Skip to Content

Top 10 Most Expensive Pool Cues

Top 10 Most Expensive Pool Cues

Pool is a beloved parlor game that almost anyone can learn to play, and pool cues start at about $30 or less. Still, professional players and those looking to dominate tournaments spend hundreds, sometimes thousands, on top-of-the-line pool cues. But which of these cues are the costliest?

The most expensive pool cue is the Intimidator Masterpiece, a cue that sold for $150,000. This one-of-a-kind pool cue has a gold-inlaid shaft and an exceptionally detailed fantasy-inspired butt that’s essentially a bladed weapon. There are no other pool cues quite like this one.

A high-quality, high-value pool cue can positively impact your gameplay. Check out this ranking to discover which cues are truly the costliest (and potentially the highest-performance) of the bunch.

Here are the top 10 most expensive pool cues:

10. Viking Two Feather White Wolf Cue – $5,399

photo source: Billiard Factory

Viking is one of the top pool cue brands, especially among intermediate and professional players. It’s not challenging to understand why the brand has attained such an exceptional reputation, especially considering the quality of its cues, including the Two Feather White Wolf.

This captivating maplewood pool cue features faux ivory, ebony, and turquoise inlays along its butt and high-performance shaft for accurate play. It’s a professional-level cue with an equally professional-level price of $5,399.

Why It’s Expensive

This pool is expensive because it’s one of only a few collaboration cues between Viking and Two-Feather. It’s also a well-crafted cue that intermediate and professional pool players would likely enjoy using, so it’s an in-demand item.

This relationship between low supply and high demand makes the Viking Two Feather cues quite pricey.

9. Frank Paradise “Mickey Mantle” Cue – $5,700

photo source: Sotheby’s

This well-used wooden pool cue might not look like much, but appearances can be deceiving. Despite its worn carrying bag and slightly dulled exterior, this cue is a historically significant item.

Not only is it a Frank Paradise cue, but it’s one once owned by Mickey Mantle, one of the most beloved American baseball players of all time. When it went to auction as part of the Sotheby’s Important Sports Memorabilia and Cards event, it sold for an impressive $5,700.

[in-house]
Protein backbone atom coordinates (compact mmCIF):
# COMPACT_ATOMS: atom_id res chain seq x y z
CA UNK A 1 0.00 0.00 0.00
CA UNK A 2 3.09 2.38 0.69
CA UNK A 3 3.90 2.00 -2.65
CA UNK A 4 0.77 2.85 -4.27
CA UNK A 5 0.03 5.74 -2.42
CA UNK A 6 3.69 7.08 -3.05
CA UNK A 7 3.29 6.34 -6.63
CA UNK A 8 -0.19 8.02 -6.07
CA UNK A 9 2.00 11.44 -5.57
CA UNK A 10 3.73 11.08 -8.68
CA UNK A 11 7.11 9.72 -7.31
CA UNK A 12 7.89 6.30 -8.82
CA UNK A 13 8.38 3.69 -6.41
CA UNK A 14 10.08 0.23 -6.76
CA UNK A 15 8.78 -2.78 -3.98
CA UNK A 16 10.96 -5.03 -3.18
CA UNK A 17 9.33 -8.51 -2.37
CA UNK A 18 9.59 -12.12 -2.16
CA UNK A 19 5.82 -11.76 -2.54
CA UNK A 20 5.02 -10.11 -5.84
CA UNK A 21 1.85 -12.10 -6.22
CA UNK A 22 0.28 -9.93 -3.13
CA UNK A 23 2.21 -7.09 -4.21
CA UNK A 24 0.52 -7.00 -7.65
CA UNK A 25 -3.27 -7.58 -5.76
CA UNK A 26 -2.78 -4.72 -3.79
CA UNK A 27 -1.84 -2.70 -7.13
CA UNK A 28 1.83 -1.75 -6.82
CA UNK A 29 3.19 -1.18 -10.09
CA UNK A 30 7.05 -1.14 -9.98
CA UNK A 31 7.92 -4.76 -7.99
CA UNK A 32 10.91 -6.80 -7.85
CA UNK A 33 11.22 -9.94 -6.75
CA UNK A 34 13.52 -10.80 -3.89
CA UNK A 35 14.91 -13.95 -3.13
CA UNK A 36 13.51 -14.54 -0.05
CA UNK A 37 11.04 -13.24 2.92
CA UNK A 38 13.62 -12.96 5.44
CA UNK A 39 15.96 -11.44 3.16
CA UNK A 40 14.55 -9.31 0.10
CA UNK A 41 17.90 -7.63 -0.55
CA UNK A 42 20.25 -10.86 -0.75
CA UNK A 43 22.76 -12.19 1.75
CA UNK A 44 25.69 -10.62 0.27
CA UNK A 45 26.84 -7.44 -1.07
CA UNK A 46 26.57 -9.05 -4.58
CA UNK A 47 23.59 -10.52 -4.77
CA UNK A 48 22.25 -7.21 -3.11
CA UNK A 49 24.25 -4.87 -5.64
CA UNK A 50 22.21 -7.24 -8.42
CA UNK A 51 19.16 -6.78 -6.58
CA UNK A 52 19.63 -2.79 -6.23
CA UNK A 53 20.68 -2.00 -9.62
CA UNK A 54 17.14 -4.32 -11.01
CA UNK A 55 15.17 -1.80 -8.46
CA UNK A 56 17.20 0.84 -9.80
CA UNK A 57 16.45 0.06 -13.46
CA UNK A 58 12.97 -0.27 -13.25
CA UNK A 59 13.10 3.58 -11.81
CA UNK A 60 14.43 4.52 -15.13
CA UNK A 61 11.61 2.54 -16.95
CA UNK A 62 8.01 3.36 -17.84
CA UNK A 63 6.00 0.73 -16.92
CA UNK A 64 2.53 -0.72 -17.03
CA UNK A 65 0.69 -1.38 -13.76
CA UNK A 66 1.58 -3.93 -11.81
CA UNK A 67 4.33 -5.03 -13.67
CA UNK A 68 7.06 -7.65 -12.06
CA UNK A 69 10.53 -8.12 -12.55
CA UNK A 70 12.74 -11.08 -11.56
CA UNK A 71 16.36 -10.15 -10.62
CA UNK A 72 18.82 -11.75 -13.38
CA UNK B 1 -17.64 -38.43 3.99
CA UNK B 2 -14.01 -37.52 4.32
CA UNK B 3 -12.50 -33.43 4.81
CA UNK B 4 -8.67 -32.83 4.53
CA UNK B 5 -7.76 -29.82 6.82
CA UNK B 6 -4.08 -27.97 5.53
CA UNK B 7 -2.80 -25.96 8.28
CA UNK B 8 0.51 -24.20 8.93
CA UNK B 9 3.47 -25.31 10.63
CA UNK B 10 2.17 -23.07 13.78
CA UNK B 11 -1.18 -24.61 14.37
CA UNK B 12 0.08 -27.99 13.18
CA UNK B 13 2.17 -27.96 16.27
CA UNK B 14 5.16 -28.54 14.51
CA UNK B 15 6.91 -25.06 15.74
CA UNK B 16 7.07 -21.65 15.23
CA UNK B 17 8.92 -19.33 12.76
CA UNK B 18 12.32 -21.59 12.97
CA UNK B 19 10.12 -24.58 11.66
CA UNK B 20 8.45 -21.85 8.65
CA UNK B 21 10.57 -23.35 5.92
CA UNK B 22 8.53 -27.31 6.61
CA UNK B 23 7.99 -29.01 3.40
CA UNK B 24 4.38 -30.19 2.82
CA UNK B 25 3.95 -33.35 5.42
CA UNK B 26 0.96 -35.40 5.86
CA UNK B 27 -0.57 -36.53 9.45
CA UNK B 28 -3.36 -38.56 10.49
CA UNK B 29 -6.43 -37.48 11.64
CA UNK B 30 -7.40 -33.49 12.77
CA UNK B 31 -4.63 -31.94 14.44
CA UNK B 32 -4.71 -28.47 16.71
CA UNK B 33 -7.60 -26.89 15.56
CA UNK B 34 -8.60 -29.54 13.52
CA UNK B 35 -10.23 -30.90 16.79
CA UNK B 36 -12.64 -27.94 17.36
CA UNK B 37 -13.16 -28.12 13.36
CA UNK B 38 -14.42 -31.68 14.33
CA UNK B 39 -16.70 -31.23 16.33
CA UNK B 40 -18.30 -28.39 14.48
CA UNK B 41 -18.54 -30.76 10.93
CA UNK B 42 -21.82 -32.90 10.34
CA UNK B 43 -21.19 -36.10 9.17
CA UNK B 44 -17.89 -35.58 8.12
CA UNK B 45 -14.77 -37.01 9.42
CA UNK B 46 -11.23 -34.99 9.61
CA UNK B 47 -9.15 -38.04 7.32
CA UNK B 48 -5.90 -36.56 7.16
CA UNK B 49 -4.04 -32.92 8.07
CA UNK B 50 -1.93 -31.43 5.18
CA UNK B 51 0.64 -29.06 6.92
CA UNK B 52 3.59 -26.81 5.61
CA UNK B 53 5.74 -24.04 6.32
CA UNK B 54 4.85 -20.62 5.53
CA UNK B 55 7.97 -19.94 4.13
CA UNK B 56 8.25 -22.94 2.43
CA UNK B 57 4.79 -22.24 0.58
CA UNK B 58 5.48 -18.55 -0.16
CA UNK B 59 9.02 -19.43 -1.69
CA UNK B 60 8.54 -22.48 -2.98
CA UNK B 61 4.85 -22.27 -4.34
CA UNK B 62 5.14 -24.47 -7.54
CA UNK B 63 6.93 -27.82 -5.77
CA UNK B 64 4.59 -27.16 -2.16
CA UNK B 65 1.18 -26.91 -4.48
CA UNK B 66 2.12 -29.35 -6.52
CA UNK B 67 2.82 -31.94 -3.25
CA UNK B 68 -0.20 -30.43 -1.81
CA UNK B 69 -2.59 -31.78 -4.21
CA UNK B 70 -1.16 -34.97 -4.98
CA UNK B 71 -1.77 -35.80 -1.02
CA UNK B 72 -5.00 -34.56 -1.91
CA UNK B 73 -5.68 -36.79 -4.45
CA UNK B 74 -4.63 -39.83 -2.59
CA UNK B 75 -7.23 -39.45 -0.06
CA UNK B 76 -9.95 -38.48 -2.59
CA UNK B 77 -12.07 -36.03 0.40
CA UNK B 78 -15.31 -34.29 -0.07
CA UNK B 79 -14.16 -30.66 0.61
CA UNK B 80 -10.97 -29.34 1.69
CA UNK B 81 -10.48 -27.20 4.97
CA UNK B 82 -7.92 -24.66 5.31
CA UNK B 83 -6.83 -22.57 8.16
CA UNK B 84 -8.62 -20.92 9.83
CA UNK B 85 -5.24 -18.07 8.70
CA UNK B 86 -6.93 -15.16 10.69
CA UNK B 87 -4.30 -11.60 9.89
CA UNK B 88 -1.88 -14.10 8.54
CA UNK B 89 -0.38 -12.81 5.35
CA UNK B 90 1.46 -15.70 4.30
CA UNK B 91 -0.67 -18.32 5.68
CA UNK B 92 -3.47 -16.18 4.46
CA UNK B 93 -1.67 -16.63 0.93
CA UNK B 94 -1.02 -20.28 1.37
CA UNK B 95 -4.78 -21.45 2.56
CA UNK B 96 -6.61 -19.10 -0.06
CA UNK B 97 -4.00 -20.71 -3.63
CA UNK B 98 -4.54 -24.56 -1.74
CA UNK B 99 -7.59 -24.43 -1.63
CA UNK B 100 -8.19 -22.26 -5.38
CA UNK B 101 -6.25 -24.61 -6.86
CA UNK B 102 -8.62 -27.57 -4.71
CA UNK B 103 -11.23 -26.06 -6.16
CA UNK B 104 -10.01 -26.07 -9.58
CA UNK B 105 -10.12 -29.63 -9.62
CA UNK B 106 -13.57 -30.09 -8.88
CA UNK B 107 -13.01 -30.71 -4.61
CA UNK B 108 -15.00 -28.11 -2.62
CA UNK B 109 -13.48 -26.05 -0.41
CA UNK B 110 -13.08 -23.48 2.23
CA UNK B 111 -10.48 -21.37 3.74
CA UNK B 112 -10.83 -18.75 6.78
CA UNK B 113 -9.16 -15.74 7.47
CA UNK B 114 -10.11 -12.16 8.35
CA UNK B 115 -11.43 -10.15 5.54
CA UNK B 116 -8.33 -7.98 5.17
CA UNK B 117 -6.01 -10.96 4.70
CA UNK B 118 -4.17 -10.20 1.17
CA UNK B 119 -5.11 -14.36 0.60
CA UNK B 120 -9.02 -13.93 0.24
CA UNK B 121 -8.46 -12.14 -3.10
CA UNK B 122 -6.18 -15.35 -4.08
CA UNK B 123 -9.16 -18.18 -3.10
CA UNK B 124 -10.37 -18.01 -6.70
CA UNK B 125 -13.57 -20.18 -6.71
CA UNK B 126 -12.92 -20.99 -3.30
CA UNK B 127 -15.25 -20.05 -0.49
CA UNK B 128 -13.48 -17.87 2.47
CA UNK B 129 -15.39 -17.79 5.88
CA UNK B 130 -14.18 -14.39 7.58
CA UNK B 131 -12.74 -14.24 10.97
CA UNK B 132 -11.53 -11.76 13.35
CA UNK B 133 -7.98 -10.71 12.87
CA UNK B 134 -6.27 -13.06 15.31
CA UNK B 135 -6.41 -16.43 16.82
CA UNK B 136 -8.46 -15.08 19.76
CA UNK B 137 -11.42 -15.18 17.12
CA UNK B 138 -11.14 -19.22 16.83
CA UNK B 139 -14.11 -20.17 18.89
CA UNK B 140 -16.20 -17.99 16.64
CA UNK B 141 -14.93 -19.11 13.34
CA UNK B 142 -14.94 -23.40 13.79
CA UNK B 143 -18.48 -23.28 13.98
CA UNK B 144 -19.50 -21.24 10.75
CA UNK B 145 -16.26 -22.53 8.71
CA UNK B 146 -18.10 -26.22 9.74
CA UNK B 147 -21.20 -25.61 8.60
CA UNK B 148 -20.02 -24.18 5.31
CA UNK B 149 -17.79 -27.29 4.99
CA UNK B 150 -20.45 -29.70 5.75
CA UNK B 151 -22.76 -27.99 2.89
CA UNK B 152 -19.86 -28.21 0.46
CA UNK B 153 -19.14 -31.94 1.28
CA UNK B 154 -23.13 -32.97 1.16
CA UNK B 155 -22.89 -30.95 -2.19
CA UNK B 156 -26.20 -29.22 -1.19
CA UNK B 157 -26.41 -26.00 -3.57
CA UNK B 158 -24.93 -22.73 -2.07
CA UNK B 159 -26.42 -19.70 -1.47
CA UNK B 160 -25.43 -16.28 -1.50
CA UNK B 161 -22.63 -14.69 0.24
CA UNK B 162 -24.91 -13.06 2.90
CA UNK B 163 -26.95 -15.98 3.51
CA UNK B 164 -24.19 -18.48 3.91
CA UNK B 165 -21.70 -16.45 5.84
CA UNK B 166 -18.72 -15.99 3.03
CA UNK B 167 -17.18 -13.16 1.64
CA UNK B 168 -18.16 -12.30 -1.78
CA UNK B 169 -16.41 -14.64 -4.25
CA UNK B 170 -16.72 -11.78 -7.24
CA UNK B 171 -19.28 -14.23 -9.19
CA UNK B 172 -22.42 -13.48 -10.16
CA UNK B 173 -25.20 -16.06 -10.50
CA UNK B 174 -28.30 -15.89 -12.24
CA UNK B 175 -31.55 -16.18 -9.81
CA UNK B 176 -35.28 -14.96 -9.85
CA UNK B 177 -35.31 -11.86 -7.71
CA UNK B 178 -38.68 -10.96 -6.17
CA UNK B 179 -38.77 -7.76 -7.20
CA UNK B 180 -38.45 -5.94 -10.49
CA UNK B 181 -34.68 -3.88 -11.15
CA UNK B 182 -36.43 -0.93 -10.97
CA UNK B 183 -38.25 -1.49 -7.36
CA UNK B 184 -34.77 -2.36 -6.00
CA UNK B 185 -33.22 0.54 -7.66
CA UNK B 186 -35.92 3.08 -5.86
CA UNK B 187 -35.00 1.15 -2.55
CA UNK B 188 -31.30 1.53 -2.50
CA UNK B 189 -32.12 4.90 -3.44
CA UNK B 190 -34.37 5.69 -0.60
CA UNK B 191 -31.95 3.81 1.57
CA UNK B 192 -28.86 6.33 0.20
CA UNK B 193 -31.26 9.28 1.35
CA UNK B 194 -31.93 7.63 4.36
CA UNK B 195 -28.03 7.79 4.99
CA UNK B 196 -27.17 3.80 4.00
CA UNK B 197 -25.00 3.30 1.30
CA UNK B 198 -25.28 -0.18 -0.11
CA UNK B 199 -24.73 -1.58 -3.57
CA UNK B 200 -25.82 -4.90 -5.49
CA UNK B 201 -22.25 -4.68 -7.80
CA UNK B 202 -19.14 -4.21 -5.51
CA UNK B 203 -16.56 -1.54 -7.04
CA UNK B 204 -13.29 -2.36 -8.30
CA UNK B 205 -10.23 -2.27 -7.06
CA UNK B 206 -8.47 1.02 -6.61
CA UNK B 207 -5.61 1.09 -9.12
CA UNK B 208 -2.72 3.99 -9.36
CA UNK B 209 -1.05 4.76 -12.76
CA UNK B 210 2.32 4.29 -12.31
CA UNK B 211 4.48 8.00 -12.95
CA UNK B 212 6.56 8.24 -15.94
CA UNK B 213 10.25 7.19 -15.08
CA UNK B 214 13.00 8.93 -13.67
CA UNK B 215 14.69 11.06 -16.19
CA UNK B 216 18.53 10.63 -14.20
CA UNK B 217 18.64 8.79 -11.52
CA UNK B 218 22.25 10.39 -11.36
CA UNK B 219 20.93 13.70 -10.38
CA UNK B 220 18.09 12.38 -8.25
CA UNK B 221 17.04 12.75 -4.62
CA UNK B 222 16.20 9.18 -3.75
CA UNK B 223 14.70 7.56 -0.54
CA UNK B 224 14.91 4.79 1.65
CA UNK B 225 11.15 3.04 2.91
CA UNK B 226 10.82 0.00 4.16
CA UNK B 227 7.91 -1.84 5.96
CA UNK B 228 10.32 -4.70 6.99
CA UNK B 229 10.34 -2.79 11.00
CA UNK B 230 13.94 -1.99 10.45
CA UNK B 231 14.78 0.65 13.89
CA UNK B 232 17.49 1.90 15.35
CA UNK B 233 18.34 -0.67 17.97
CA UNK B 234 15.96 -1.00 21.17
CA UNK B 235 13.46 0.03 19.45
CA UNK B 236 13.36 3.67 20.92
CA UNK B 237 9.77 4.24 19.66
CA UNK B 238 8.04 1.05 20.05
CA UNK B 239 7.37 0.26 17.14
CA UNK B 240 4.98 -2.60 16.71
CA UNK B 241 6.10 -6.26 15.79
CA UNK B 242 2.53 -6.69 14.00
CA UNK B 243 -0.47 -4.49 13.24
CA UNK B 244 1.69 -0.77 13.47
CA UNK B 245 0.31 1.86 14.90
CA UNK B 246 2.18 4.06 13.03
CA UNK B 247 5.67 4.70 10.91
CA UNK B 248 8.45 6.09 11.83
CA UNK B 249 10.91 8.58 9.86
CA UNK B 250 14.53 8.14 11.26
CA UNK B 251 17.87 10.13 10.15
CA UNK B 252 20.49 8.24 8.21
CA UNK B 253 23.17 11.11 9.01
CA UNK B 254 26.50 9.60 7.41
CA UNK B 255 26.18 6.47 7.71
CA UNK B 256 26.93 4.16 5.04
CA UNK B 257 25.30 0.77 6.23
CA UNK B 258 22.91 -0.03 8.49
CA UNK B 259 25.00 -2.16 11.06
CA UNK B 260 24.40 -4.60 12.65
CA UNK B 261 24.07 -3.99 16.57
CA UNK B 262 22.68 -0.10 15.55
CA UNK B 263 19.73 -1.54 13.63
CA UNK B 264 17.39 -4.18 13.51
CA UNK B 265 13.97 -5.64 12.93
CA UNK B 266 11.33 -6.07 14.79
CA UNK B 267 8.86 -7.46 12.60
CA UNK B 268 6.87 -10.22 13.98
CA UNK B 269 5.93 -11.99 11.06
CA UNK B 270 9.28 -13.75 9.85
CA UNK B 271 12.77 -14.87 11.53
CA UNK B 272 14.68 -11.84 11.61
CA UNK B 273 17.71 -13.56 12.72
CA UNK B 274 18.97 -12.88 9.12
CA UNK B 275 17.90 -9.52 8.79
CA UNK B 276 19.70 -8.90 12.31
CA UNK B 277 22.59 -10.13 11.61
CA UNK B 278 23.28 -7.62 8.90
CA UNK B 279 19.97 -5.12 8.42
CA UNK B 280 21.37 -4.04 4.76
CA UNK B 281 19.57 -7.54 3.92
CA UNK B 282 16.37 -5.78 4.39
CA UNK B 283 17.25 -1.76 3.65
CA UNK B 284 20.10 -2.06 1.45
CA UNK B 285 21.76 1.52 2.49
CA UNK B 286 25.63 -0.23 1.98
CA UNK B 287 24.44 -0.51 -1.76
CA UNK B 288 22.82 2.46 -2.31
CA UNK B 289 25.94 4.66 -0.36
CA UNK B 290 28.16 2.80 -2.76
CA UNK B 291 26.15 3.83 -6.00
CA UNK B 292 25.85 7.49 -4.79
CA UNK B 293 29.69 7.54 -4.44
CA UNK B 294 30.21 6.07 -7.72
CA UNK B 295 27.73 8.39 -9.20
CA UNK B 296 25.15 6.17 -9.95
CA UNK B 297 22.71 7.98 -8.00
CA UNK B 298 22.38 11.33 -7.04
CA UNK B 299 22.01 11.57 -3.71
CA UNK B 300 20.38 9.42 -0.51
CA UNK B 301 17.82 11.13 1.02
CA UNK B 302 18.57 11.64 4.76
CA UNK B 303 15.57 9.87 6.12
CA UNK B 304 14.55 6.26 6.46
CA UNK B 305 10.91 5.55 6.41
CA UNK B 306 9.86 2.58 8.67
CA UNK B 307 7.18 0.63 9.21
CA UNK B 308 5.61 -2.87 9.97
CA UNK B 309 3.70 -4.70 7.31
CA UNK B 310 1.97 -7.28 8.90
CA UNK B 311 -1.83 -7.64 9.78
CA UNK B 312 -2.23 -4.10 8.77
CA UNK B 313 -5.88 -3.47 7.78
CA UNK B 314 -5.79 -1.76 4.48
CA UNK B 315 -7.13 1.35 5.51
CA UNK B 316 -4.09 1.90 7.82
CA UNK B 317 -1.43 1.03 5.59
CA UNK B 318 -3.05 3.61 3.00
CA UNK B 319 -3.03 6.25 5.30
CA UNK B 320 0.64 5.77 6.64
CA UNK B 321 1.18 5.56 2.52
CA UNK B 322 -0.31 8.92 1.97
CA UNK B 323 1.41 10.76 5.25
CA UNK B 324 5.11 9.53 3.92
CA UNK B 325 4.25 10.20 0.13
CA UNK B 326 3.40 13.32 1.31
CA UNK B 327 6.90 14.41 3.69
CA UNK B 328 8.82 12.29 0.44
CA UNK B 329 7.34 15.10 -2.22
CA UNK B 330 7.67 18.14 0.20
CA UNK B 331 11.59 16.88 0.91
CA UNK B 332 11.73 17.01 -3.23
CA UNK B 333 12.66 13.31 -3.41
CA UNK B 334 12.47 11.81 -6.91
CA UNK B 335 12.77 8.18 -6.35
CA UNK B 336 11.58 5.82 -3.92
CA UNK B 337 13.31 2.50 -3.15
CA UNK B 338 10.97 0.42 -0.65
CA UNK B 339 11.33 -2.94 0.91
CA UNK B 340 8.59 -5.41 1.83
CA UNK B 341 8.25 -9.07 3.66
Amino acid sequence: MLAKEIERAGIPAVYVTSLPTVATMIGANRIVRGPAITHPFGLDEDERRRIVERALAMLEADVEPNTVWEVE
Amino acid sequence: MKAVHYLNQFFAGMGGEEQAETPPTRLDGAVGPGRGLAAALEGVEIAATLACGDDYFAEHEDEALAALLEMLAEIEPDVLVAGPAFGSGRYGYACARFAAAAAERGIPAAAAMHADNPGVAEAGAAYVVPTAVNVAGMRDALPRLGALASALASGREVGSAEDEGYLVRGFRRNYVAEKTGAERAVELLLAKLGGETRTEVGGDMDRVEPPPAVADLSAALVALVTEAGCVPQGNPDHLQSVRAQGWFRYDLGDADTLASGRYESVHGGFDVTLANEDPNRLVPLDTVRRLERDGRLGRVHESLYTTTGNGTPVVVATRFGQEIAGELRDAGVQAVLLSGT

Why It’s Expensive

Though this cue is valuable due to its vintage status, the main reason it sold for thousands is that it once belonged to baseball legend Mickey Mantle.

Athlete memorabilia fetch incredible prices, including lifestyle items once owned by sports stars. It’s a wonder this pool cue didn’t sell for a few thousand more!

8. Snakewood Renaissance Pool Cue – $11,500

photo source: Cornerstone Custom Cues

The Snakewood Renaissance is one of Richard Black’s masterpieces. It’s also one of the more attractive high-performance cues on the market, with a rich dark brown snakewood (a type of hardwood) body and silver accents. This pool cue is ideal for any study, smoking parlor, or adult game room.

Of course, it’s only available at a hefty price of $11,500.

Why It’s Expensive

This pool cue is pricier than most because it’s a handcrafted, high-performance item. Professionals revere Richard Black cues, and a cue like this is designed for the hands of experienced and affluent players.

Still, the Snakewood Renaissance pool cue isn’t the priciest Richard Black cue.

7. Purple Reign Pool Cue by Thomas Wayne – $12,750

photo source: Cornerstone Custom Cues

The Purple Reign Pool Cue is undoubtedly the work of a master cue-maker and one with an unbridled passion for creating only the highest-performance pool cues. That talented person would be Thomas Wayne, one of the most popular cue-crafters in North America.

This $12,750 pool cue is nothing to shake a stick (or a cue) at it. Its sterling silver accents are only the tip of the icebergs in terms of its elaborate construction and balancing, making it one of the highest-performance pool cues ever crafted.

Still, for the price of this pool cue, you could afford a one-week trip to one of the most expensive places to travel. So, before you invest, think about which you need more: a vacation or a stellar pool cue.

Why It’s Expensive

This pool cue’s high price is 100% the fault of its intricate engineering and exceptional quality. The Thomas Wayne name and reputation also influence this cue’s value, as Wayne is well-known for making innovative, one-of-a-kind cues.

6. Cabochon Sapphire and Wood Pool Cue – $14,950

photo source: Christie’s

Discerning pool players need equally discerning cues, and it’s hard to find a more refined option than the Cabochon Sapphire and Wood cue. This elegant cue features a snakeskin grip, a mastodon ivory base, and a gold-covered base cap, making it one of the most Old World pool cues to arrive at auction within the last few decades.

This distinct cue changed hands for $14,950, and one can only hope it ended up in a large estate’s gentleman’s room, where it can be admired often.

Why It’s Expensive